Parenting
Parenting

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Parenting

3 Why might help be required with parenting?

3.1 Needing help

Some people will cope with parenting without the need for additional support, some will need some help at some time, while for others parenting may be a task which appears to overwhelm them. Some individuals are affected by circumstances which make them more likely to require support or assistance. In this section we explore these issues in more detail.

Activity 5: Needing help

0 hours 30 minutes

What are the reasons for people needing help with parenting? Draw up a list of reasons and then categorise them under the following headings:

  • reasons to do with parents themselves, e.g. their personal needs, effects of impairments, confidence levels

  • reasons to do with the immediate environments in which parenting takes place, e.g. home, local community

  • reasons to do with wider structural factors, e.g. the organisation of paid work, a disabling society, racism or poverty.

Discussion

Under the first category your reasons might relate to a parent's lack of knowledge, lack of experience, physical health, disability, mental health, personality difficulties (e.g. difficulty controlling anger), use of drugs or alcohol, propensity for violence, and so on. The use of drugs or alcohol, for example, may not of itself mean that assistance is required, but if drug or alcohol dependence means that effective parenting is impeded, then the need for help is only too apparent. However, it is important not to fix labels to certain parents, but to acknowledge that people may need assistance with parenting at certain times. Some parents may be quite confident in their ability to handle very young children, yet be temporarily overwhelmed by the challenges presented by teenagers. Others may be experiencing personal crises, such as divorce, which may be profoundly affecting their ability to parent, but this difficulty will almost always diminish in time.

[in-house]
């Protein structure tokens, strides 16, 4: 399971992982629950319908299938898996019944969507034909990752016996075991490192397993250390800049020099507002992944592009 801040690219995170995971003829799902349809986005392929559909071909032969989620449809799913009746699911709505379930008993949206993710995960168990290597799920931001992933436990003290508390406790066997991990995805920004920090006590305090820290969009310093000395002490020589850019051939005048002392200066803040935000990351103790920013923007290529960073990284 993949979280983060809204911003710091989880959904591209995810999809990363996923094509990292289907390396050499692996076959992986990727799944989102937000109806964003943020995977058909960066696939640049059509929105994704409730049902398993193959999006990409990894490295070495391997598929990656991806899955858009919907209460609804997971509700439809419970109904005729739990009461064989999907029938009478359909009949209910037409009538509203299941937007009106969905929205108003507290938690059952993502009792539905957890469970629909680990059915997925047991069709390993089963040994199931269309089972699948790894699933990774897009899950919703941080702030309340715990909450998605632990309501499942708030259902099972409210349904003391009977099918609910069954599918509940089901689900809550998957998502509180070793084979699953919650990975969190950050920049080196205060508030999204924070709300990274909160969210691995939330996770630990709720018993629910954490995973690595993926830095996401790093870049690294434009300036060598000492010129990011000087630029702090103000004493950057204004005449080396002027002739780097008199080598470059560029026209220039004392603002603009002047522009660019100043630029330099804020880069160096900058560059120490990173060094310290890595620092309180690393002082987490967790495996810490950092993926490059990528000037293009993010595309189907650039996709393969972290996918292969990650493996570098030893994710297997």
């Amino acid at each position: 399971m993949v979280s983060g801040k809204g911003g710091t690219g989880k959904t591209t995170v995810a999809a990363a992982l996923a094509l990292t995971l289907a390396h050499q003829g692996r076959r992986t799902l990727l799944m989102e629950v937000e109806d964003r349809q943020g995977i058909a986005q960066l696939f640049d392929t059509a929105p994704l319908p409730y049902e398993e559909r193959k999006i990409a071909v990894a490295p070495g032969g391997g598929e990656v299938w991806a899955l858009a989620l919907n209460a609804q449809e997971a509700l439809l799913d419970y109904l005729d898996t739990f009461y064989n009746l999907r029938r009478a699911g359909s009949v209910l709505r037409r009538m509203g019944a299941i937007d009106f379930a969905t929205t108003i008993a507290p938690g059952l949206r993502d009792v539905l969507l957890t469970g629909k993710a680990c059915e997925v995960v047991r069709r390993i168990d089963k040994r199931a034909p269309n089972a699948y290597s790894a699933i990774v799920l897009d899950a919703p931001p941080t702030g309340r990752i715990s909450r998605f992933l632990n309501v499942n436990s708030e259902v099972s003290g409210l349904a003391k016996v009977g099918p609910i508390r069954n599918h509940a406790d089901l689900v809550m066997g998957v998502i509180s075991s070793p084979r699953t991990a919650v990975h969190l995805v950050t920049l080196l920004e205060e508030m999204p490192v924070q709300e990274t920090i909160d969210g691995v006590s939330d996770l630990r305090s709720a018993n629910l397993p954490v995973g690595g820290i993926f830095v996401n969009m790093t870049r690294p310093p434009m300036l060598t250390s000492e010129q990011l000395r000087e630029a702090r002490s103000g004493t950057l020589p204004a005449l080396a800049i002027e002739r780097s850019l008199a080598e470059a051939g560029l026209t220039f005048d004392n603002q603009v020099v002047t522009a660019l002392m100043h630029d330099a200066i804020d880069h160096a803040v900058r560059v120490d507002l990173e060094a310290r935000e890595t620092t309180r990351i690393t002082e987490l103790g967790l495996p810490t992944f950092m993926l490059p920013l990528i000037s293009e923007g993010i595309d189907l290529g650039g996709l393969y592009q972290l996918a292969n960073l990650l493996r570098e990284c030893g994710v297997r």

Your list under the second category might include violence in the home, an unsafe physical environment, lack of stimulation, and difficulties at school, for example bullying of or by other children. In each of these cases some change in the environment in which the child lives may raise the quality of parenting. In the case of domestic violence this may mean moving to somewhere safer, such as a refuge. Bullying can be combated by a clear school policy which defines it, confronts it, emphatically outlaws it in all its forms, and supports children who report it. Lack of safety in the home, or exposure to risk or injury, can be tackled through the installation of practical devices such as stair gates, or implementation of other measures as advised by healthcare workers such as health visitors. Needs identified here can often have practical solutions, although it will not be possible to protect children from every conceivable eventuality, as no environment or activity can be made entirely risk-free.

Much more problematic are the reasons which fall into the third category, relating to structural factors. Included here will be poverty, racism, disability, poor housing, unemployment and a host of other factors which might be subsumed under the category ‘social exclusion’. These are reasons that often lie beyond the immediate control of parents and those working with them. Racism, for example, is more than just individual people being prejudiced against black children: it refers to a range of ways in which black people are disadvantaged at every level of society. (For a discussion of institutionalised racism and its effects, see Ahmad and Atkin, 1996; Butt and Mirza, 1996; Modood and Berthoud, 1997; Macpherson, 1999.) It is important to acknowledge this by asking whether services are sensitive to the needs of black people and all minority groups in the population. One example of the effects of racism on parents is those families with disabled children from African-Caribbean, Indian, Pakistani or Bangladeshi backgrounds who, compared with white families, are markedly disadvantaged in terms of living circumstances, access to and information about support, and levels of unmet needs (Chamba et al., 1999).

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